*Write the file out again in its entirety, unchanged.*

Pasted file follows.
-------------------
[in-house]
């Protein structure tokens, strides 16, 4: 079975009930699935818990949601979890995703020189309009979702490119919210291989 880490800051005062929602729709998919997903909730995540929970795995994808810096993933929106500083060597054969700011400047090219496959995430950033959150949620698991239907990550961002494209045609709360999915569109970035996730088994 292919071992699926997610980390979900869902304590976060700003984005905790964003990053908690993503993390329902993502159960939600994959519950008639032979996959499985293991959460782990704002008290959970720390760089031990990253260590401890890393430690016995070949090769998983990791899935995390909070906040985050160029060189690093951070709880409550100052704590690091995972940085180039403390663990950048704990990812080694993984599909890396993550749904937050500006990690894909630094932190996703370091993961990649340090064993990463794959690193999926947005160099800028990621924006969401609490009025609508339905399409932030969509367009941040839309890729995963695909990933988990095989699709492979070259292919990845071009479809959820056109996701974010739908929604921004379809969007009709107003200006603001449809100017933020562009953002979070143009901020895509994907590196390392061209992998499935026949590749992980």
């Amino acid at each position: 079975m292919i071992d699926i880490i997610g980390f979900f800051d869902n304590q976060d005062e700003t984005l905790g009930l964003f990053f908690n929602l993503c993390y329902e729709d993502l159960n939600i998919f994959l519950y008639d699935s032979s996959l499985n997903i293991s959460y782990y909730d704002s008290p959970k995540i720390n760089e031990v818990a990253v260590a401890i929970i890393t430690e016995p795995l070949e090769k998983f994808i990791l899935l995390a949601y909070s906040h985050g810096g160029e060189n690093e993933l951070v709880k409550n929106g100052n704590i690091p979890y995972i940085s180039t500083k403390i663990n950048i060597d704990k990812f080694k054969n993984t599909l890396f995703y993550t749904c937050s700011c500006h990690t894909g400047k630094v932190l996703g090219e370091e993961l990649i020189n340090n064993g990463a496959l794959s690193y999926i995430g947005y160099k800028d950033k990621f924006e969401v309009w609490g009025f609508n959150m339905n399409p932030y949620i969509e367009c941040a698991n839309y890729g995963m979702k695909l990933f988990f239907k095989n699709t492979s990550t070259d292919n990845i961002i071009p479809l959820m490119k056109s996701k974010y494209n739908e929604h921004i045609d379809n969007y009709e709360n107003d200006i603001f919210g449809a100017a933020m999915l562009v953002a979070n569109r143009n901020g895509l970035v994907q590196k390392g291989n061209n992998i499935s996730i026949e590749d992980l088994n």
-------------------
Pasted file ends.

[in-house]
């Protein structure tokens, strides 16, 4: 079975009930699935818990949601979890995703020189309009979702490119919210291989 880490800051005062929602729709998919997903909730995540929970795995994808810096993933929106500083060597054969700011400047090219496959995430950033959150949620698991239907990550961002494209045609709360999915569109970035996730088994 292919071992699926997610980390979900869902304590976060700003984005905790964003990053908690993503993390329902993502159960939600994959519950008639032979996959499985293991959460782990704002008290959970720390760089031990990253260590401890890393430690016995070949090769998983990791899935995390909070906040985050160029060189690093951070709880409550100052704590690091995972940085180039403390663990950048704990990812080694993984599909890396993550749904937050500006990690894909630094932190996703370091993961990649340090064993990463794959690193999926947005160099800028990621924006969401609490009025609508339905399409932030969509367009941040839309890729995963695909990933988990095989699709492979070259292919990845071009479809959820056109996701974010739908929604921004379809969007009709107003200006603001449809100017933020562009953002979070143009901020895509994907590196390392061209992998499935026949590749992980």
């Amino acid at each position: 079975m292919i071992d699926i880490i997610g980390f979900f800051d869902n304590q976060d005062e700003t984005l905790g009930l964003f990053f908690n929602l993503c993390y329902e729709d993502l159960n939600i998919f994959l519950y008639d699935s032979s996959l499985n997903i293991s959460y782990y909730d704002s008290p959970k995540i720390n760089e031990v818990a990253v260590a401890i929970i890393t430690e016995p795995l070949e090769k998983f994808i990791l899935l995390a949601y909070s906040h985050g810096g160029e060189n690093e993933l951070v709880k409550n929106g100052n704590i690091p979890y995972i940085s180039t500083k403390i663990n950048i060597d704990k990812f080694k054969n993984t599909l890396f995703y993550t749904c937050s700011c500006h990690t894909g400047k630094v932190l996703g090219e370091e993961l990649i020189n340090n064993g990463a496959l794959s690193y999926i995430g947005y160099k800028d950033k990621f924006e969401v309009w609490g009025f609508n959150m339905n399409p932030y949620i969509e367009c941040a698991n839309y890729g995963m979702k695909l990933f988990f239907k095989n699709t492979s990550t070259d292919n990845i961002i071009p479809l959820m490119k056109s996701k974010y494209n739908e929604h921004i045609d379809n969007y009709e709360n107003d200006i603001f919210g449809a100017a933020m999915l562009v953002a979070n569109r143009n901020g895509l970035v994907q590196k390392g291989n061209n992998i499935s996730i026949e590749d992980l088994n």